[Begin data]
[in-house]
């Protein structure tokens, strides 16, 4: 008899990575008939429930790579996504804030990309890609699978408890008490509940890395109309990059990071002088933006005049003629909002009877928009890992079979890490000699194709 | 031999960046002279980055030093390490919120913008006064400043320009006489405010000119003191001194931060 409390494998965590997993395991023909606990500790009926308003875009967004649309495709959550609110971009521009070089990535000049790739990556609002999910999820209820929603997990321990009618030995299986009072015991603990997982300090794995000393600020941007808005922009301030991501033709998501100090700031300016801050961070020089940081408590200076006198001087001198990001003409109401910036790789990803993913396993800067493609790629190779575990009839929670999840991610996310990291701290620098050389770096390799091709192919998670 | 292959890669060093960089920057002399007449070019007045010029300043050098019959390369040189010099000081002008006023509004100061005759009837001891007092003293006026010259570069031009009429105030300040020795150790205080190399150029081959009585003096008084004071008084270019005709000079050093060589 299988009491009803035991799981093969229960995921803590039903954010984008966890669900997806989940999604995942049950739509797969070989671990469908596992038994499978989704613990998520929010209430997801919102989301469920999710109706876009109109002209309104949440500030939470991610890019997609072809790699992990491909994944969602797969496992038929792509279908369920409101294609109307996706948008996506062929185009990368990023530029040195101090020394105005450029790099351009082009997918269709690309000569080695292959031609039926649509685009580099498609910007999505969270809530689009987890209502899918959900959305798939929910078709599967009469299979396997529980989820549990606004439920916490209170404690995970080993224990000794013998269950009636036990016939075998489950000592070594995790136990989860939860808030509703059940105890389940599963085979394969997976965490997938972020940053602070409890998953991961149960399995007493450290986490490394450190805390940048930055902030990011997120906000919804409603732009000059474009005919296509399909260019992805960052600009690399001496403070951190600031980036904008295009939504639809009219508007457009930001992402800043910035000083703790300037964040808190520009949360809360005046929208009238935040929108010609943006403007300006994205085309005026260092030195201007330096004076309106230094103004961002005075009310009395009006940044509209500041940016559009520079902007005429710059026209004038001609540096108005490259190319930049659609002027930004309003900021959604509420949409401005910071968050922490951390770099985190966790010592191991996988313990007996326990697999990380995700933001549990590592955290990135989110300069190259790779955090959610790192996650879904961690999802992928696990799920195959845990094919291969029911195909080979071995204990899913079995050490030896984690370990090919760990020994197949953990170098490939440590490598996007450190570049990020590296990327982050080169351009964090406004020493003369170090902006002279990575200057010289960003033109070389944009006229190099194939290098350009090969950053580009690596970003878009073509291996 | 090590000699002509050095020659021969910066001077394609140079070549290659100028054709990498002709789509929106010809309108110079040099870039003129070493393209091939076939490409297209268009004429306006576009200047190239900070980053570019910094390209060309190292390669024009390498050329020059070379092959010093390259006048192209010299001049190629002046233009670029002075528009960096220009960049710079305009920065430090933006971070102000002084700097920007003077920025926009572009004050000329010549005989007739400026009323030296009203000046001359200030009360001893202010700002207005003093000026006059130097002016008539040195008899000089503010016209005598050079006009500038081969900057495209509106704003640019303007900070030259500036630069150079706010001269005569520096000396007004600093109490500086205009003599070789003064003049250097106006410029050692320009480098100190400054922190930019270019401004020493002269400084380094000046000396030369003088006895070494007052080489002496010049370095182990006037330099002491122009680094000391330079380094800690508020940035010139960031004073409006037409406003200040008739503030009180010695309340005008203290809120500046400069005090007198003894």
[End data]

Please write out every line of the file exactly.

[in-house]
């Protein structure tokens, strides 16, 4: 008899990575008939429930790579996504804030990309890609699978408890008490509940890395109309990059990071002088933006005049003629909002009877928009890992079979890490000699194709 | 031999960046002279980055030093390490919120913008006064400043320009006489405010000119003191001194931060 409390494998965590997993395991023909606990500790009926308003875009967004649309495709959550609110971009521009070089990535000049790739990556609002999910999820209820929603997990321990009618030995299986009072015991603990997982300090794995000393600020941007808005922009301030991501033709998501100090700031300016801050961070020089940081408590200076006198001087001198990001003409109401910036790789990803993913396993800067493609790629190779575990009839929670999840991610996310990291701290620098050389770096390799091709192919998670 | 292959890669060093960089920057002399007449070019007045010029300043050098019959390369040189010099000081002008006023509004100061005759009837001891007092003293006026010259570069031009009429105030300040020795150790205080190399150029081959009585003096008084004071008084270019005709000079050093060589 299988009491009803035991799981093969229960995921803590039903954010984008966890669900997806989940999604995942049950739509797969070989671990469908596992038994499978989704613990998520929010209430997801919102989301469920999710109706876009109109002209309104949440500030939470991610890019997609072809790699992990491909994944969602797969496992038929792509279908369920409101294609109307996706948008996506062929185009990368990023530029040195101090020394105005450029790099351009082009997918269709690309000569080695292959031609039926649509685009580099498609910007999505969270809530689009987890209502899918959900959305798939929910078709599967009469299979396997529980989820549990606004439920916490209170404690995970080993224990000794013998269950009636036990016939075998489950000592070594995790136990989860939860808030509703059940105890389940599963085979394969997976965490997938972020940053602070409890998953991961149960399995007493450290986490490394450190805390940048930055902030990011997120906000919804409603732009000059474009005919296509399909260019992805960052600009690399001496403070951190600031980036904008295009939504639809009219508007457009930001992402800043910035000083703790300037964040808190520009949360809360005046929208009238935040929108010609943006403007300006994205085309005026260092030195201007330096004076309106230094103004961002005075009310009395009006940044509209500041940016559009520079902007005429710059026209004038001609540096108005490259190319930049659609002027930004309003900021959604509420949409401005910071968050922490951390770099985190966790010592191991996988313990007996326990697999990380995700933001549990590592955290990135989110300069190259790779955090959610790192996650879904961690999802992928696990799920195959845990094919291969029911195909080979071995204990899913079995050490030896984690370990090919760990020994197949953990170098490939440590490598996007450190570049990020590296990327982050080169351009964090406004020493003369170090902006002279990575200057010289960003033109070389944009006229190099194939290098350009090969950053580009690596970003878009073509291996 | 090590000699002509050095020659021969910066001077394609140079070549290659100028054709990498002709789509929106010809309108110079040099870039003129070493393209091939076939490409297209268009004429306006576009200047190239900070980053570019910094390209060309190292390669024009390498050329020059070379092959010093390259006048192209010299001049190629002046233009670029002075528009960096220009960049710079305009920065430090933006971070102000002084700097920007003077920025926009572009004050000329010549005989007739400026009323030296009203000046001359200030009360001893202010700002207005003093000026006059130097002016008539040195008899000089503010016209005598050079006009500038081969900057495209509106704003640019303007900070030259500036630069150079706010001269005569520096000396007004600093109490500086205009003599070789003064003049250097106006410029050692320009480098100190400054922190930019270019401004020493002269400084380094000046000396030369003088006895070494007052080489002496010049370095182990006037330099002491122009680094000391330079380094800690508020940035010139960031004073409006037409406003200040008739503030009180010695309340005008203290809120500046400069005090007198003894």